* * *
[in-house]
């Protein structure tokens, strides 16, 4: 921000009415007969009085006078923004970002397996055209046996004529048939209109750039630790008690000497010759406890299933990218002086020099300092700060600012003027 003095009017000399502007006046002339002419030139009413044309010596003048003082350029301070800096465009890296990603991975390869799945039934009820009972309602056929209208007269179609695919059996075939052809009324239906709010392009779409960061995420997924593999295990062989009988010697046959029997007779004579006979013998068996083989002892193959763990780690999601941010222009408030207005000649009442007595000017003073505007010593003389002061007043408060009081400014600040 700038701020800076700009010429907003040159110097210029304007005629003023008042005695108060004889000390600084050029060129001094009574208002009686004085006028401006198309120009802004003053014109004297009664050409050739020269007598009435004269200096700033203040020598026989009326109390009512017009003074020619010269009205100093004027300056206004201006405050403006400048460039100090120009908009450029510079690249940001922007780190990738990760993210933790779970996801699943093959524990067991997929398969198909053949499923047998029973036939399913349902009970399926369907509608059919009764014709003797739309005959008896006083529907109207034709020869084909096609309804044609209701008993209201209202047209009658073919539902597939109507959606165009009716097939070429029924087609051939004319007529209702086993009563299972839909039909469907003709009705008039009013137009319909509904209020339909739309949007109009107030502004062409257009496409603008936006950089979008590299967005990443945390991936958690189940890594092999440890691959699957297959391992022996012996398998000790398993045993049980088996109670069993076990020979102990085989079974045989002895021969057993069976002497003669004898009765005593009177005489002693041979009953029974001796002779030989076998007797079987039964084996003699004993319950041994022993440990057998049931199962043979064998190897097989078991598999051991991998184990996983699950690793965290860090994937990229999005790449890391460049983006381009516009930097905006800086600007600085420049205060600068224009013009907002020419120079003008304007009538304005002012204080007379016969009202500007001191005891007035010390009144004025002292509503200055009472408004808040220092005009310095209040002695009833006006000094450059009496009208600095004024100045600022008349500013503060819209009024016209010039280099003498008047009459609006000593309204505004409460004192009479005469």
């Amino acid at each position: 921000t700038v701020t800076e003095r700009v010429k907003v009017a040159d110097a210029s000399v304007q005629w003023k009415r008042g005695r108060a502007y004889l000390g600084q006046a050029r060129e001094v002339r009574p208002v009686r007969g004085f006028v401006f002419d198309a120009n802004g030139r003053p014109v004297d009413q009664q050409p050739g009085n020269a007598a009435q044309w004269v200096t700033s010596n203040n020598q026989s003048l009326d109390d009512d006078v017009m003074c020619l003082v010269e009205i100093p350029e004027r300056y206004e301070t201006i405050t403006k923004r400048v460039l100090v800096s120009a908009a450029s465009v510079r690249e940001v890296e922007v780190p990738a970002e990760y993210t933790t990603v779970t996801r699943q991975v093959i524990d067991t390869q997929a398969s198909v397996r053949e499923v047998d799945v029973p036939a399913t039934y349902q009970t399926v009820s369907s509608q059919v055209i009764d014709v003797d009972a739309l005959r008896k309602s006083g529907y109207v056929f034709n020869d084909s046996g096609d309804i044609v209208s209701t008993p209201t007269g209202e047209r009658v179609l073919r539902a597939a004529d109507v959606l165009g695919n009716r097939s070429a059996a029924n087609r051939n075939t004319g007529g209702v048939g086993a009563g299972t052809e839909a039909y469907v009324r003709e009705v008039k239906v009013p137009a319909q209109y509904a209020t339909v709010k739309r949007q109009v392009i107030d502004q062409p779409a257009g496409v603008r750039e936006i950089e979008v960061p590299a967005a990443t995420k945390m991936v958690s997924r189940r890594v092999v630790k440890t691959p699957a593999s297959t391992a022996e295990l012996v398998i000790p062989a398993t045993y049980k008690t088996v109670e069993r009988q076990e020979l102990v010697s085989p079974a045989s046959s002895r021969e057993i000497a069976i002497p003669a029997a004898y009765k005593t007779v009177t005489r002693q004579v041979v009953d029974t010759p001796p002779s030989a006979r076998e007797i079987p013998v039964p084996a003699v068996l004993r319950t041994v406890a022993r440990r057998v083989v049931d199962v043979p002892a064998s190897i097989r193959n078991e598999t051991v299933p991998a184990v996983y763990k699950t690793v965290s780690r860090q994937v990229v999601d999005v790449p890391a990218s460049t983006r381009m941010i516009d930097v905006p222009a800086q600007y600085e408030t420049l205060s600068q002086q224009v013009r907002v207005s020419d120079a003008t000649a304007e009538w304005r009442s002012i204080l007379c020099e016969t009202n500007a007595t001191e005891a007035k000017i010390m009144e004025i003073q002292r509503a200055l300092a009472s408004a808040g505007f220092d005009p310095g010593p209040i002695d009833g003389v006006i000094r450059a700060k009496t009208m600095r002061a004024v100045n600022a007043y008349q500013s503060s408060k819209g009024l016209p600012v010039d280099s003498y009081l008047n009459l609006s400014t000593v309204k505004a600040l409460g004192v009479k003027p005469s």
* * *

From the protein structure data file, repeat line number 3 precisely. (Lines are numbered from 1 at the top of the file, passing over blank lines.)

């Amino acid at each position: 921000t700038v701020t800076e003095r700009v010429k907003v009017a040159d110097a210029s000399v304007q005629w003023k009415r008042g005695r108060a502007y004889l000390g600084q006046a050029r060129e001094v002339r009574p208002v009686r007969g004085f006028v401006f002419d198309a120009n802004g030139r003053p014109v004297d009413q009664q050409p050739g009085n020269a007598a009435q044309w004269v200096t700033s010596n203040n020598q026989s003048l009326d109390d009512d006078v017009m003074c020619l003082v010269e009205i100093p350029e004027r300056y206004e301070t201006i405050t403006k923004r400048v460039l100090v800096s120009a908009a450029s465009v510079r690249e940001v890296e922007v780190p990738a970002e990760y993210t933790t990603v779970t996801r699943q991975v093959i524990d067991t390869q997929a398969s198909v397996r053949e499923v047998d799945v029973p036939a399913t039934y349902q009970t399926v009820s369907s509608q059919v055209i009764d014709v003797d009972a739309l005959r008896k309602s006083g529907y109207v056929f034709n020869d084909s046996g096609d309804i044609v209208s209701t008993p209201t007269g209202e047209r009658v179609l073919r539902a597939a004529d109507v959606l165009g695919n009716r097939s070429a059996a029924n087609r051939n075939t004319g007529g209702v048939g086993a009563g299972t052809e839909a039909y469907v009324r003709e009705v008039k239906v009013p137009a319909q209109y509904a209020t339909v709010k739309r949007q109009v392009i107030d502004q062409p779409a257009g496409v603008r750039e936006i950089e979008v960061p590299a967005a990443t995420k945390m991936v958690s997924r189940r890594v092999v630790k440890t691959p699957a593999s297959t391992a022996e295990l012996v398998i000790p062989a398993t045993y049980k008690t088996v109670e069993r009988q076990e020979l102990v010697s085989p079974a045989s046959s002895r021969e057993i000497a069976i002497p003669a029997a004898y009765k005593t007779v009177t005489r002693q004579v041979v009953d029974t010759p001796p002779s030989a006979r076998e007797i079987p013998v039964p084996a003699v068996l004993r319950t041994v406890a022993r440990r057998v083989v049931d199962v043979p002892a064998s190897i097989r193959n078991e598999t051991v299933p991998a184990v996983y763990k699950t690793v965290s780690r860090q994937v990229v999601d999005v790449p890391a990218s460049t983006r381009m941010i516009d930097v905006p222009a800086q600007y600085e408030t420049l205060s600068q002086q224009v013009r907002v207005s020419d120079a003008t000649a304007e009538w304005r009442s002012i204080l007379c020099e016969t009202n500007a007595t001191e005891a007035k000017i010390m009144e004025i003073q002292r509503a200055l300092a009472s408004a808040g505007f220092d005009p310095g010593p209040i002695d009833g003389v006006i000094r450059a700060k009496t009208m600095r002061a004024v100045n600022a007043y008349q500013s503060s408060k819209g009024l016209p600012v010039d280099s003498y009081l008047n009459l609006s400014t000593v309204k505004a600040l409460g004192v009479k003027p005469s």